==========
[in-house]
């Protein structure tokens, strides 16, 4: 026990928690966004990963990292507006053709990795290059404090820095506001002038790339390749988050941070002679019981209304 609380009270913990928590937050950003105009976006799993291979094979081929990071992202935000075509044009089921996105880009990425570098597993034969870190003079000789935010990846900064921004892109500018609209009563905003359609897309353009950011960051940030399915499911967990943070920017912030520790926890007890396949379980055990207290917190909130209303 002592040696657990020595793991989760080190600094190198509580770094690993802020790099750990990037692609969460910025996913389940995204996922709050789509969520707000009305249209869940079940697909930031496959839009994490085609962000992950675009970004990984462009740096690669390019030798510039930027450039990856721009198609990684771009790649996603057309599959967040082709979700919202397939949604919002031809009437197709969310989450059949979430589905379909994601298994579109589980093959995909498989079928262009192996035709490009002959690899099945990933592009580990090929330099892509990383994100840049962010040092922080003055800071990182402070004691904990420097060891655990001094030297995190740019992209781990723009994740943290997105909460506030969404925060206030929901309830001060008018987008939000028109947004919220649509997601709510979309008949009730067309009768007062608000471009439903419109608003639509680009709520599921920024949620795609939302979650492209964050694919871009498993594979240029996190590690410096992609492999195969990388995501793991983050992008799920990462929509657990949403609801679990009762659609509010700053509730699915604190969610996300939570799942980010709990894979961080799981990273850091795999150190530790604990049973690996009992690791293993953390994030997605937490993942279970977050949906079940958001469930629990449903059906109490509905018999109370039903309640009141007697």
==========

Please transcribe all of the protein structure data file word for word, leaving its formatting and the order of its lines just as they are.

[in-house]
């Protein structure tokens, strides 16, 4: 026990928690966004990963990292507006053709990795290059404090820095506001002038790339390749988050941070002679019981209304 609380009270913990928590937050950003105009976006799993291979094979081929990071992202935000075509044009089921996105880009990425570098597993034969870190003079000789935010990846900064921004892109500018609209009563905003359609897309353009950011960051940030399915499911967990943070920017912030520790926890007890396949379980055990207290917190909130209303 002592040696657990020595793991989760080190600094190198509580770094690993802020790099750990990037692609969460910025996913389940995204996922709050789509969520707000009305249209869940079940697909930031496959839009994490085609962000992950675009970004990984462009740096690669390019030798510039930027450039990856721009198609990684771009790649996603057309599959967040082709979700919202397939949604919002031809009437197709969310989450059949979430589905379909994601298994579109589980093959995909498989079928262009192996035709490009002959690899099945990933592009580990090929330099892509990383994100840049962010040092922080003055800071990182402070004691904990420097060891655990001094030297995190740019992209781990723009994740943290997105909460506030969404925060206030929901309830001060008018987008939000028109947004919220649509997601709510979309008949009730067309009768007062608000471009439903419109608003639509680009709520599921920024949620795609939302979650492209964050694919871009498993594979240029996190590690410096992609492999195969990388995501793991983050992008799920990462929509657990949403609801679990009762659609509010700053509730699915604190969610996300939570799942980010709990894979961080799981990273850091795999150190530790604990049973690996009992690791293993953390994030997605937490993942279970977050949906079940958001469930629990449903059906109490509905018999109370039903309640009141007697």